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[ Also see Beggary Credit Debt Gifts Lending Obligation Plagiarism Quotations ]

The rich ruleth over the poor, and the borrower is servant to the lender.
      - Bible, Proverbs (ch. XXII, v. 7)

Debt is a bottomless sea.
      - Thomas Carlyle

Borrowing from Peter to pay Paul.
      - Cicero (Marcus Tullius Cicero) (often called "Tully" for short)

Few have borrowed more freely than Gray and Milton; but with a princely prodigality, they have repaid the obscure thoughts of others, with far brighter of their own--like the ocean which drinks up the muddy water of the rivers from the flood, but replenishes them with the clearest from the shower.
      - Charles Caleb Colton

Great collections of books are subject to certain accidents besides the damp, the worms, and the rats; one not less common is that of the borrowers, not to say a word of the purloiners.
      - Isaac D'Israeli,
        Curiosities of Literature--The Bibliomania

The borrower runs in his own debt.
      - Ralph Waldo Emerson

You should only attempt to borrow from those who have but few of this world's goods, as their chests are not of iron, and they are, besides, anxious to appear wealthier than they really are.
      - Heinrich Heine

The principle of spending money to be paid by posterity, under the name of funding, is but swindling futurity on a large scale.
      - Thomas Jefferson

To forget, or pretend to do so, to return a borrowed article, is the meanest sort of petty theft.
      - Samuel Johnson (a/k/a Dr. Johnson) ("The Great Cham of Literature")

He who prefers to give Linus the half of what he wishes to borrow, rather than to lend him the whole, prefers to lose only the half.
      - Martial (Marcus Valerius Martialis),
        Epigrams (bk. I, ep. 75)

You give me back, Phoebus, my bond for four hundred thousand sesterces; lend me rather a hundred thousand more. Seek some one else to whom you may vaunt your empty present: what I cannot pay you, Phoebus, is my own.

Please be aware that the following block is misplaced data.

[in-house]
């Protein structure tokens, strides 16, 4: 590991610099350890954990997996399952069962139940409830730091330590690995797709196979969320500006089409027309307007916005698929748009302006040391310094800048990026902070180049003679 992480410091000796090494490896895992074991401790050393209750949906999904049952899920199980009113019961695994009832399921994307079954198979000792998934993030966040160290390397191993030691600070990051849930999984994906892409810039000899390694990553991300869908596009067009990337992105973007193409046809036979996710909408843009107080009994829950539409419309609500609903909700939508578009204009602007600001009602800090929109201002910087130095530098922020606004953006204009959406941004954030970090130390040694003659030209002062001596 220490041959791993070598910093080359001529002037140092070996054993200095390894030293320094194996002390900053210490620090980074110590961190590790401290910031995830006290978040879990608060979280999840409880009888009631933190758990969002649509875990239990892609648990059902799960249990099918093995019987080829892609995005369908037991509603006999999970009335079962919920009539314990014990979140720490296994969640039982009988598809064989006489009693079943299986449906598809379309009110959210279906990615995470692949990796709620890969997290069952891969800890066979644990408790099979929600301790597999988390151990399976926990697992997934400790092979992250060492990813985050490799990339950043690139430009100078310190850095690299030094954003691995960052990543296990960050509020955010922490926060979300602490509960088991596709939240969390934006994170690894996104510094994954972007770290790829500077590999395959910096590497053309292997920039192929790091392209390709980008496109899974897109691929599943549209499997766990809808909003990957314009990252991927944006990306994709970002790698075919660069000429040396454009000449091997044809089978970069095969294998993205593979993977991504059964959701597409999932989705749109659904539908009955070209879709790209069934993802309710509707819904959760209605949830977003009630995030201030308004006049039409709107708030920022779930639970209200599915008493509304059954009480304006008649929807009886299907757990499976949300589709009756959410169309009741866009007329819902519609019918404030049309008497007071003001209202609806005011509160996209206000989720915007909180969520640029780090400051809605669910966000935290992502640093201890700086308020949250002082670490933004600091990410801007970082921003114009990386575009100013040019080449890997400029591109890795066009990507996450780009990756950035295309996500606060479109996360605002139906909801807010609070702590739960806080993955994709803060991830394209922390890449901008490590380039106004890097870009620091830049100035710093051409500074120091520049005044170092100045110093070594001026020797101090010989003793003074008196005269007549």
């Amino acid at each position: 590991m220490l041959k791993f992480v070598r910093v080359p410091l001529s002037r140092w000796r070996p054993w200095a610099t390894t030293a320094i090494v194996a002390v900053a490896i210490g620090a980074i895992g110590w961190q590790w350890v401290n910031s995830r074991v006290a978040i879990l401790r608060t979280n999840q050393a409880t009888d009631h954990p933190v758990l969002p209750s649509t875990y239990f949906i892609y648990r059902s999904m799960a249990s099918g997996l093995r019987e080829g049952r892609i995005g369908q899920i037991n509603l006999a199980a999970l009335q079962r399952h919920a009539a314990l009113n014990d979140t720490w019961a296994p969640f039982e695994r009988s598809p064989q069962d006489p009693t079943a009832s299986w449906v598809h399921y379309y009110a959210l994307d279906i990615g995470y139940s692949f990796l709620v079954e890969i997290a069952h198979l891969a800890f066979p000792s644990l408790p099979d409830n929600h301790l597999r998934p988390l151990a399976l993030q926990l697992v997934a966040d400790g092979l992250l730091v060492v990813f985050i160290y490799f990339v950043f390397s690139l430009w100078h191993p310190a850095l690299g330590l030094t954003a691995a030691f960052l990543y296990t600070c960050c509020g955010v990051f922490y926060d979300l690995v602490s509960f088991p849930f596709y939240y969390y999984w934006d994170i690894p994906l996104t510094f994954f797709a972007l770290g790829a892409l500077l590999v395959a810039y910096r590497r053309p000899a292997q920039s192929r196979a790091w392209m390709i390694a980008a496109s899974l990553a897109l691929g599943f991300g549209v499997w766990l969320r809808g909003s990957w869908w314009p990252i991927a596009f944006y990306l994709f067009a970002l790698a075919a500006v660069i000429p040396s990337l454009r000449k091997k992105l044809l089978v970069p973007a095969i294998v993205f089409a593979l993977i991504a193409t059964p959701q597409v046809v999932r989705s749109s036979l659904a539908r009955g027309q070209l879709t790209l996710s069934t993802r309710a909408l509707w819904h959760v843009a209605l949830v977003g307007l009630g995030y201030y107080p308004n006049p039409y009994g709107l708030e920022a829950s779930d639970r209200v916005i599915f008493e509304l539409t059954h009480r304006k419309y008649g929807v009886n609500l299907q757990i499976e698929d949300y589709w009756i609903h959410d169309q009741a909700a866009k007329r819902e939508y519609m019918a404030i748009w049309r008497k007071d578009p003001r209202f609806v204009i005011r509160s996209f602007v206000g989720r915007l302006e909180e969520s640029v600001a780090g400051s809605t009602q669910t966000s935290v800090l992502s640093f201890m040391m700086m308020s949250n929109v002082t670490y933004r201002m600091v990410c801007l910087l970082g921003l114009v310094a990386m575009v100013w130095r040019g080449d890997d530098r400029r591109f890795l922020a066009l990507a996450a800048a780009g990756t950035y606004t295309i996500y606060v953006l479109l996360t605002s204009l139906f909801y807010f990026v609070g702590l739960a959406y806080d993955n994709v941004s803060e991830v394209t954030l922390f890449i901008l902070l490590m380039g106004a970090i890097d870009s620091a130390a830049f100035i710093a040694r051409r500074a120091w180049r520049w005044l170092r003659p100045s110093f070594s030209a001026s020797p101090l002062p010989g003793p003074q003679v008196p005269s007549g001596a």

- Martial (Marcus Valerius Martialis),
        Epigrams (bk. IX, ep. 102)

I have granted you much that you asked: and yet you never cease to ask of me. He who refuses nothing, Atticilla, will soon have nothing to refuse.
      - Martial (Marcus Valerius Martialis),
        Epigrams (bk. XII, ep. 79)

The reason why borrowed books are so seldom returned to their owners is that it is much easier to retain the books than what is in them.
      - Michel Eyquem de Montaigne

If you lend a person any money, it becomes lost for any purpose as one's own. When you ask for it back again, you may find a friend made an enemy by your kindness. If you begin to press still further, either you must part with that which you have intrusted, or else you must lose that friend.
      - Plautus (Titus Maccius Plautus)

Believe me that it is a godlike thing to lend; to owe is a heroic virtue.
      - Francois Rabelais, Pantagruel
         (bk. III, ch. IV)

No remedy against this consumption of the purse; borrowing only lingers and lingers it out, but the disease is incurable.
      - William Shakespeare

Neither a borrower nor a lender be,
  For loan oft loses both itself and friend,
    And borrowing dulleth edge of husbandry.
      - William Shakespeare,
        Hamlet Prince of Denmark
         (Polonius at I, iii)

Charles Lamb, tired of lending his books threatened to chain Wordsworth's poems to his shelves, adding: "For of those who borrow, some read slow; some mean to read, but don't read; and some neither read nor mean to read, but borrow to leave you an opinion of their sagacity. I must do my money-borrowing friends the justice to say that there is nothing of this caprice or wantonness of alienation in them. When they borrow my money, they never fail to make use of it.
      - Sir Thomas Noon Talfourd (Talford)

What question can be here? Your own true heart
  Must needs advise you of the only part:
    That may be claim'd again which was but lent,
      And should be yielded with no discontent,
        Nor surely can we find herein a wrong,
          That it was left us to enjoy it long.
      - Archbishop Richard Chenevix Trench,
        The Lent Jewels

Who goeth a borrowing
  Goeth a sorrowing.
    Few lend (but fools)
      Their working tools.
      - Thomas Tusser,
        Five Hundred Points of Good Husbandry--September's Abstract,
        first lines also in June's Abstract

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